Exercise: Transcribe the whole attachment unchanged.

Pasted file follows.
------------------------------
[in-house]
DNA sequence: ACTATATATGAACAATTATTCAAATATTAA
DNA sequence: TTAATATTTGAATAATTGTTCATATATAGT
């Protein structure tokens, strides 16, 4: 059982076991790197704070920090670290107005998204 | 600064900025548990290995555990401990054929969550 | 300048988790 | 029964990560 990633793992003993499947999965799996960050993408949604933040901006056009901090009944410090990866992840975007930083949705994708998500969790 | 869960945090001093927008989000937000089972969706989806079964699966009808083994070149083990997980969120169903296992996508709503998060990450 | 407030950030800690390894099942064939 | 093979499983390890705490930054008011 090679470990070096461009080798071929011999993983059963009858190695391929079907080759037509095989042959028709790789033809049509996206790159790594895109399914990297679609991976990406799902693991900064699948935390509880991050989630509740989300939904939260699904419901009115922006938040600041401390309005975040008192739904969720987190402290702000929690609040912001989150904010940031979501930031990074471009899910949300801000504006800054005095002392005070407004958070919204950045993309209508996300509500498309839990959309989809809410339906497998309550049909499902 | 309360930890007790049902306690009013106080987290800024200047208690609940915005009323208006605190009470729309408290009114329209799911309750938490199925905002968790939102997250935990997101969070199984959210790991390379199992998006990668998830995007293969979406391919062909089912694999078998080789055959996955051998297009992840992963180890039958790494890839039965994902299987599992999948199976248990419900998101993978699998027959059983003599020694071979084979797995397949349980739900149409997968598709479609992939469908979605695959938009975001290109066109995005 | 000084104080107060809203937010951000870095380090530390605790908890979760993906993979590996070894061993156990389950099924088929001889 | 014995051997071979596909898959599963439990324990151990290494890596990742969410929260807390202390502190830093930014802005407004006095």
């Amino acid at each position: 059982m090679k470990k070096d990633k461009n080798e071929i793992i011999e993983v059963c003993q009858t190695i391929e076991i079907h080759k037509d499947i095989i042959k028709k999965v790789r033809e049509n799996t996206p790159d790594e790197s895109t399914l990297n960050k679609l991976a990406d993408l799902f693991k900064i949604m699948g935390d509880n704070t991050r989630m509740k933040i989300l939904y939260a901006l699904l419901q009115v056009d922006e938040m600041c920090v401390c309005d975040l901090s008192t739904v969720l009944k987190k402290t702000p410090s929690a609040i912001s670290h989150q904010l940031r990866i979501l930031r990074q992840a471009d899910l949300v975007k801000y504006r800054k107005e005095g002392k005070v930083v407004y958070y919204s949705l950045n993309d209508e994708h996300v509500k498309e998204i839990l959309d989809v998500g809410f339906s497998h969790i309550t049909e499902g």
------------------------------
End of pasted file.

[in-house]
DNA sequence: ACTATATATGAACAATTATTCAAATATTAA
DNA sequence: TTAATATTTGAATAATTGTTCATATATAGT
């Protein structure tokens, strides 16, 4: 059982076991790197704070920090670290107005998204 | 600064900025548990290995555990401990054929969550 | 300048988790 | 029964990560 990633793992003993499947999965799996960050993408949604933040901006056009901090009944410090990866992840975007930083949705994708998500969790 | 869960945090001093927008989000937000089972969706989806079964699966009808083994070149083990997980969120169903296992996508709503998060990450 | 407030950030800690390894099942064939 | 093979499983390890705490930054008011 090679470990070096461009080798071929011999993983059963009858190695391929079907080759037509095989042959028709790789033809049509996206790159790594895109399914990297679609991976990406799902693991900064699948935390509880991050989630509740989300939904939260699904419901009115922006938040600041401390309005975040008192739904969720987190402290702000929690609040912001989150904010940031979501930031990074471009899910949300801000504006800054005095002392005070407004958070919204950045993309209508996300509500498309839990959309989809809410339906497998309550049909499902 | 309360930890007790049902306690009013106080987290800024200047208690609940915005009323208006605190009470729309408290009114329209799911309750938490199925905002968790939102997250935990997101969070199984959210790991390379199992998006990668998830995007293969979406391919062909089912694999078998080789055959996955051998297009992840992963180890039958790494890839039965994902299987599992999948199976248990419900998101993978699998027959059983003599020694071979084979797995397949349980739900149409997968598709479609992939469908979605695959938009975001290109066109995005 | 000084104080107060809203937010951000870095380090530390605790908890979760993906993979590996070894061993156990389950099924088929001889 | 014995051997071979596909898959599963439990324990151990290494890596990742969410929260807390202390502190830093930014802005407004006095």
């Amino acid at each position: 059982m090679k470990k070096d990633k461009n080798e071929i793992i011999e993983v059963c003993q009858t190695i391929e076991i079907h080759k037509d499947i095989i042959k028709k999965v790789r033809e049509n799996t996206p790159d790594e790197s895109t399914l990297n960050k679609l991976a990406d993408l799902f693991k900064i949604m699948g935390d509880n704070t991050r989630m509740k933040i989300l939904y939260a901006l699904l419901q009115v056009d922006e938040m600041c920090v401390c309005d975040l901090s008192t739904v969720l009944k987190k402290t702000p410090s929690a609040i912001s670290h989150q904010l940031r990866i979501l930031r990074q992840a471009d899910l949300v975007k801000y504006r800054k107005e005095g002392k005070v930083v407004y958070y919204s949705l950045n993309d209508e994708h996300v509500k498309e998204i839990l959309d989809v998500g809410f339906s497998h969790i309550t049909e499902g």